Title: Strand: The Silver Radio
Author: Justin Attas
Publication date: February 14, 2019
Genre: Science Fiction, Dystopian, YA
One Sentence Summary: Quincy doesn’t fit in in the great tower called Strand no matter what he tries, but, when he’s forced into the Nether Layer, he finds adventure, danger, and purpose.
I have a love-hate relationship with dystopian sci-fi novels. On one hand, there’s something that’s just appealing about them. I love when authors take our world, push it far into the future, and re-imagine what life might be like if there had been some major catastrophe. On the other hand, most dystopian sci-fi novels have let me down. They tend to follow the same road, the same basic ideas. So, I really pause when I come face to face with one. When Attas mentioned, in his review request, that this is a character-driven adventure against a dark setting, I decided to take the leap. Interestingly, it felt more akin to a superhero origin kind of story, not that I even know what that is, but that’s just the general feeling I got.
The Plot: The Making of a Symbol
Quincy has lived with his uncle in the suburban layer of Strand since his parents perished in a crash years ago. They get along, but, as Quincy is about to graduate from the Academy, there’s some conflict as Quincy doesn’t seem “fit” to remain in the upper layers of Strand. Should he be found unworthy of contributing to society, he’ll be downshipped to the wild Nether Layer.
Working with a couple of other revolutionaries seeking to change Strand, Quincy finds himself committing acts he wouldn’t normally, and discovering a silver radio in his late parents’ bedroom that leads him straight into a rebellion years in the making. With nothing to lose, he follows the voice, landing himself in the Nether Layer and at odds with the General running the place.
Life is very different in the Nether Layer, as Quincy quickly discovers, but it might also be the right place to launch the rebellion.
On the surface, the story is quite interesting and clearly dystopian. Strand isn’t perfect, and neither is Quincy, and maybe both are in dire need of change. Quincy’s life seems planned out, though he’s not privy to it, and it creates quite a struggle between society and our struggling artist hero. He falls into the story, the adventure, the rebellion, which makes Strand: The Silver Radio feel something like a vigilante superhero origin story in that he unwittingly becomes a symbol and displays some incredible skills (hard won, though).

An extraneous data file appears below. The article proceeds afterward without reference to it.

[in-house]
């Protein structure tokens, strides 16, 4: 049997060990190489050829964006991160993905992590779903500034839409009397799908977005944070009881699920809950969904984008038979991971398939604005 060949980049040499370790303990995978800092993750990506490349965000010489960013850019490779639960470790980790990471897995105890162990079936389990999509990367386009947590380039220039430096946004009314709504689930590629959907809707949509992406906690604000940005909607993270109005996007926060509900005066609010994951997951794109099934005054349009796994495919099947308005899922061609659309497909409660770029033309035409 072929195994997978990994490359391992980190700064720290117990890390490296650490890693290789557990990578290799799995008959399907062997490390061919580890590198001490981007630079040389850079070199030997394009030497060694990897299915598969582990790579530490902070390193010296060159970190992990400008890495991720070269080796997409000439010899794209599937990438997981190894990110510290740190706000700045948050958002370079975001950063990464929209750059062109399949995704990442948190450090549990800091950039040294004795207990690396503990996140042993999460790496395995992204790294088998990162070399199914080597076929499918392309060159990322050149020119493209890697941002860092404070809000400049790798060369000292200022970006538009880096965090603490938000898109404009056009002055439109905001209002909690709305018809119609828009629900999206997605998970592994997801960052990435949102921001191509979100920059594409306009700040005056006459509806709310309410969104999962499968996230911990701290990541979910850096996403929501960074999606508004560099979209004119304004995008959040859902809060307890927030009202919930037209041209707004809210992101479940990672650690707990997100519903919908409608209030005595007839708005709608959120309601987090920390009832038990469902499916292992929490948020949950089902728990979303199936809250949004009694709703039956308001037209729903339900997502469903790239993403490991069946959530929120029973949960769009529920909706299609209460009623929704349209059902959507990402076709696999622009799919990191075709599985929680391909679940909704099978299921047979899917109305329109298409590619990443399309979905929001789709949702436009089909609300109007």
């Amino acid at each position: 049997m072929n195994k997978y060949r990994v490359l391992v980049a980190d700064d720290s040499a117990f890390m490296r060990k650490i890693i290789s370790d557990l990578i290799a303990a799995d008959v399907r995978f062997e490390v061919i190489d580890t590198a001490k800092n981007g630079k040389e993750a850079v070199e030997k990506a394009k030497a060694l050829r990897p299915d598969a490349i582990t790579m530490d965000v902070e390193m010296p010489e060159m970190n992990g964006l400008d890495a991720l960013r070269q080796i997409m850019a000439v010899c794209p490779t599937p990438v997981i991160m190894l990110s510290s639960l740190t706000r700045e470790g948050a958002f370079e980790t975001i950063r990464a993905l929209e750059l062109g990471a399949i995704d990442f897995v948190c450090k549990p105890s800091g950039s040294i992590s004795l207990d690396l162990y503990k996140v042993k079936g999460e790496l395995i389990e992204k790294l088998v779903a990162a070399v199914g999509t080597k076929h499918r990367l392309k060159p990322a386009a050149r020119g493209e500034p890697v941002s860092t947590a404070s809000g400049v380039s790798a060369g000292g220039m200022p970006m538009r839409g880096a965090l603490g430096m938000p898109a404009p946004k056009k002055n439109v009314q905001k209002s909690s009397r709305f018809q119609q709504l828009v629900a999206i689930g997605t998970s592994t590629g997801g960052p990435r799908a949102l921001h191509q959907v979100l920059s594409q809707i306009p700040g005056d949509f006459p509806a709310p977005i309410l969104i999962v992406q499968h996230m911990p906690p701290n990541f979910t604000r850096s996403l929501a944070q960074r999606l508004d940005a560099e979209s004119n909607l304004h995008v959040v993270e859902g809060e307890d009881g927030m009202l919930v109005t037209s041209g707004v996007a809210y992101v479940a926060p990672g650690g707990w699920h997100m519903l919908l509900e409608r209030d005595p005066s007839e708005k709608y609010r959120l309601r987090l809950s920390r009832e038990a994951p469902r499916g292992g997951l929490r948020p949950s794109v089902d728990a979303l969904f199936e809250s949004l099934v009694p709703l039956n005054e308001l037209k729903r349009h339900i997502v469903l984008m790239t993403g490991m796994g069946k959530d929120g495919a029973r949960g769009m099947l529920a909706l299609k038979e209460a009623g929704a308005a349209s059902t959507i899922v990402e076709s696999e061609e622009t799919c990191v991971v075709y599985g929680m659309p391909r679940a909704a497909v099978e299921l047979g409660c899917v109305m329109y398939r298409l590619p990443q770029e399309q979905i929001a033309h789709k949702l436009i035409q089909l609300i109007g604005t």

At the same time, it was a bit rough. The writing lacked punch and didn’t feel quite as hard hitting as it could have been. It feels like a hard hitting story, what with the complex web surrounding Strand, but the writing doesn’t quite match, so the story wasn’t as powerful as it could have been. It was a bit bland, surprising considering Quincy is supposed to be quite a talented artist. There was also an incredibly complex web the reader is left to puzzle through, kind of as though the reader is given pieces and told to put it somewhere, but with no real depth so it can really make and hold onto a place. There’s very little background given on what’s going on and why, so it felt a little like it was flapping in the wind, a little loose with plot points that were hit, but not smoothly reached in terms of storytelling.
The Characters: All About Quincy
Quincy is our hero. He’s an ordinary kid with a rebellious streak, especially as everyone can’t find a way for him to contribute to society, which is a big no-no in Strand. He’s an artist, a very talented one, but his art skills aren’t needed and, indeed, aren’t mentioned or used enough in the story, so it made him feel like a completely ordinary kid who, because of his parentage, ends up becoming a beacon of hope. Quincy worked hard, darn it, and fought tooth and nail for everything, but it also felt a little too easy, as though that’s what the whole story is about without becoming too cumbersome: Quincy becoming someone.